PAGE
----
It was earlier this morning that I sat in my living room and finally breathed a sigh of relief, the social sabbatical was coming to a close.
But that wasn’t what made me breathe a sigh of relief, I was relieved because I finally had the time and space and expansiveness to see more — both literally and figuratively — than I had in a long time.
On March 8, 2019, I made a spontaneous decision to take a break from social media for no other reason than I saw a friend do it and wondered if there was any value there for me. I decided to experiment with the break to see if it would improve my quality of life.
Sixty six days later I can confidently say, yes — taking a break from social media has improved my life in ways I never anticipated sixty six days ago.
The biggest take away from my time away was...
The biggest take away from my time away was a realistic look at how burnt out I really was.
If you really know me, you know I have a tendency to overwork. It doesn’t mean that I’m more productive, unfortunately, I just have a thing about action. I’m learning that that without action, I feel worthless. I’m also learning that isn’t true. My head knows that I have inherent value without all the stuff I do but its a little harder to get that lesson into my heart. As a result, my life is a long series of overworking and I’m now learning to take more focused and powerful action because contrary to what I’ve thought for many years, not all action is good — some action is just spinning your wheels making you exhausted and ineffective.
Which leads me to another powerful take away from this experiment, which is — some of what I thought was self care was really self sabotage and I’m finally ready to stop tolerating my own silly behavior (*ahem* mindlessly scrolling social media...)
For example, snacking on wine or chocolate in the evenings tasted good and felt good during the moment but it was/is sabotaging me from getting up early in the morning to do things that make my future self proud — like devotions, journaling, exercise.
Don’t get me wrong, I don’t want anyone to feel like I’m condemning wine or chocolate, I’m not. But in my life, I’m noticing that the wine and chocolate were/are happening too consistently to be considered an occasional treat, I was turning this supposed self care ritual into a daily habit with consequences I didn’t/don’t want to bear.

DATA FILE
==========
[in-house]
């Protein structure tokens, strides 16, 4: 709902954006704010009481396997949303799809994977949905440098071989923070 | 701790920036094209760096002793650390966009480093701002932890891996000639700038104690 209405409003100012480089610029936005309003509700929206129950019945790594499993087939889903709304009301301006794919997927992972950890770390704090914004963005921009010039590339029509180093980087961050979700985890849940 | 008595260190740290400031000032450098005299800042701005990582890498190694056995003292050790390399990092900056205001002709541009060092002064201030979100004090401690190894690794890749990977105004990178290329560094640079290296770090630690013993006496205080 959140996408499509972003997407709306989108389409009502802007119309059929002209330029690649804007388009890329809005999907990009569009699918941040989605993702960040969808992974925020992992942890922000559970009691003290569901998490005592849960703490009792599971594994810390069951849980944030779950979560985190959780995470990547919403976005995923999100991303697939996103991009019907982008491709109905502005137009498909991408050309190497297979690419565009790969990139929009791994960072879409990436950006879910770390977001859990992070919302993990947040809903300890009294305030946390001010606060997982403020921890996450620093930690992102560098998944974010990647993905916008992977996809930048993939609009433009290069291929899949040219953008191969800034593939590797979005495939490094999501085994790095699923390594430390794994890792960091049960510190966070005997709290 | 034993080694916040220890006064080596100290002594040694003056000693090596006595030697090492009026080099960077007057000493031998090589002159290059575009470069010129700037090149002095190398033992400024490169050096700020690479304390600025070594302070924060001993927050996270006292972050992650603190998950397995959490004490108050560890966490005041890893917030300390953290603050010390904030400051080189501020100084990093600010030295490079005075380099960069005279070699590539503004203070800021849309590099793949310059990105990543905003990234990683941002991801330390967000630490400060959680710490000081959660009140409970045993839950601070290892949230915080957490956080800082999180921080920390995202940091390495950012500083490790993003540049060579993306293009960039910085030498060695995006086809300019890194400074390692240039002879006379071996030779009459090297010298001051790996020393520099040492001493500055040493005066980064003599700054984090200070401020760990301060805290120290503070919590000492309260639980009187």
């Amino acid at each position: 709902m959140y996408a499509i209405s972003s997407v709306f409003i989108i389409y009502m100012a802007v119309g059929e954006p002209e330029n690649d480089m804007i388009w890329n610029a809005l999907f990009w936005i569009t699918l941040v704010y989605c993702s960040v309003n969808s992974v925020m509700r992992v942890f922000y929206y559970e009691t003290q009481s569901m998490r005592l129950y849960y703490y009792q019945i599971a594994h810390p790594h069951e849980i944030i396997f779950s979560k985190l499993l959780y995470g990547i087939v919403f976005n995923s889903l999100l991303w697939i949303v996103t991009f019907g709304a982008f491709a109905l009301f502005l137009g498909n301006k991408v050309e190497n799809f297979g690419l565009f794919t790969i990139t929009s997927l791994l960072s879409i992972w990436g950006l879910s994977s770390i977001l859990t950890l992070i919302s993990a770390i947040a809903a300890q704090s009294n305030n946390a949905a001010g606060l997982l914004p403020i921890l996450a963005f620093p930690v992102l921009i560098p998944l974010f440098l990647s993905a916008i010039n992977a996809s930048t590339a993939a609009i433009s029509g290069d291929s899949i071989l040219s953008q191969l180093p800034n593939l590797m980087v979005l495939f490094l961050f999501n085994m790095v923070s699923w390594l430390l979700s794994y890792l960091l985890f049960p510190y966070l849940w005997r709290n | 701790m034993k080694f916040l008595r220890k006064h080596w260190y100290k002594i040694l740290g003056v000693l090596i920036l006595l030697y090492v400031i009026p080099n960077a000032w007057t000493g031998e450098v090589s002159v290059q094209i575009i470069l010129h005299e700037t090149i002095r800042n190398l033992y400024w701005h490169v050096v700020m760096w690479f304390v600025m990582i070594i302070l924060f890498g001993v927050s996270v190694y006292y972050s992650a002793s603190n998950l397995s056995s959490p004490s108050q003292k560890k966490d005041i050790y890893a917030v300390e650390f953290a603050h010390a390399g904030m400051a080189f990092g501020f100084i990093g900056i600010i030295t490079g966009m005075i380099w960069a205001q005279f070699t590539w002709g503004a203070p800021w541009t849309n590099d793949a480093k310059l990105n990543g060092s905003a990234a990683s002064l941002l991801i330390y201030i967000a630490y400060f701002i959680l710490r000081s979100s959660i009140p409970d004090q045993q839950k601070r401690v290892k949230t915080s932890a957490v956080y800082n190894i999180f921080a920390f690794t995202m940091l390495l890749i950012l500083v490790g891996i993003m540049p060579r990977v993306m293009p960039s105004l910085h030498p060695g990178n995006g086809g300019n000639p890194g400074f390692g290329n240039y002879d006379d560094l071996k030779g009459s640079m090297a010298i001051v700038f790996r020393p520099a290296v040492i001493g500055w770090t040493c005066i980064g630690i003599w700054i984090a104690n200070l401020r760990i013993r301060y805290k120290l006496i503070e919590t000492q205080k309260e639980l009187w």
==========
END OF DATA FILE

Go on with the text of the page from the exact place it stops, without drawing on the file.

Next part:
To tie it all together, I’ll say that I feel like social media is junk food for the brain. It’s quick and easy to consume and it can be easy to binge on if we’re not careful. And really, what is the nutritional value? How does it support our best life?
Going forward I intend to keep a tight reign on my social media usage and get connected (perhaps reconnected) with friends and colleagues the old fashioned way — phone, anyone?
This also means that you’ll see me in your inbox much more frequently than you have in the past. As a matter of fact, I’m considering experimenting with daily email newsletters for a while, be forewarned! And if that’s not your thing, hit reply and let me know or go straight to the unsubscribe button at the bottom of this email — I won’t have hurt feelings, I promise. I’m getting better at accepting and celebrating the fact that I’m not everyone’s cup of tea.
In closing, I invite you to consider taking your own social sabbatical. What if it created some much needed space and bandwidth in your life and work?
You might also consider reading Courtney Carver’s, Soulful Simplicity, which provided some inspirational perspective as I went through this adventure.
Finally, I invite you to join me in my next challenge :: I am getting ready to embark on a new experiment meant to help me learn more obedience — the goal is to complete a 90 day ultra marathon! I intend to run a minimum of 1 mile per day for 90 days beginning June 1, for a total of 100 miles — I know the math doesn’t add up, but cut me some slack. I promise to get those 10 remaining miles in there!
It’s my hope that I will learn to overcome negative emotions by committing to consistently running at least 1 mile per day no matter how I *feel* about it. I sense that learning how to make my future self proud even if I don’t *feel* like it in the moment will be conducive to even more personal freedom. If you’d like to join me, hit reply now so that we can make a plan.
Thanks for taking this journey with me. I look forward to seeing you on the other side!
Katie is coach, entrepreneur, and deal-maker that partners with business leaders in creative ways to maximize potential. She understand the complicated lives of entrepreneurs and believes the world would be a better place with even more successful small businesses. A fourth-generation entrepreneur, Katie purchased her first business in 2010 and has partnered with hundreds of business leaders to accomplish their goals, challenges, and visions for a bigger future. Katie is certified in Conversational Intelligence® — the neuroscience of leadership, and holds a B.A. in Business Management from Luther College in Decorah, Iowa.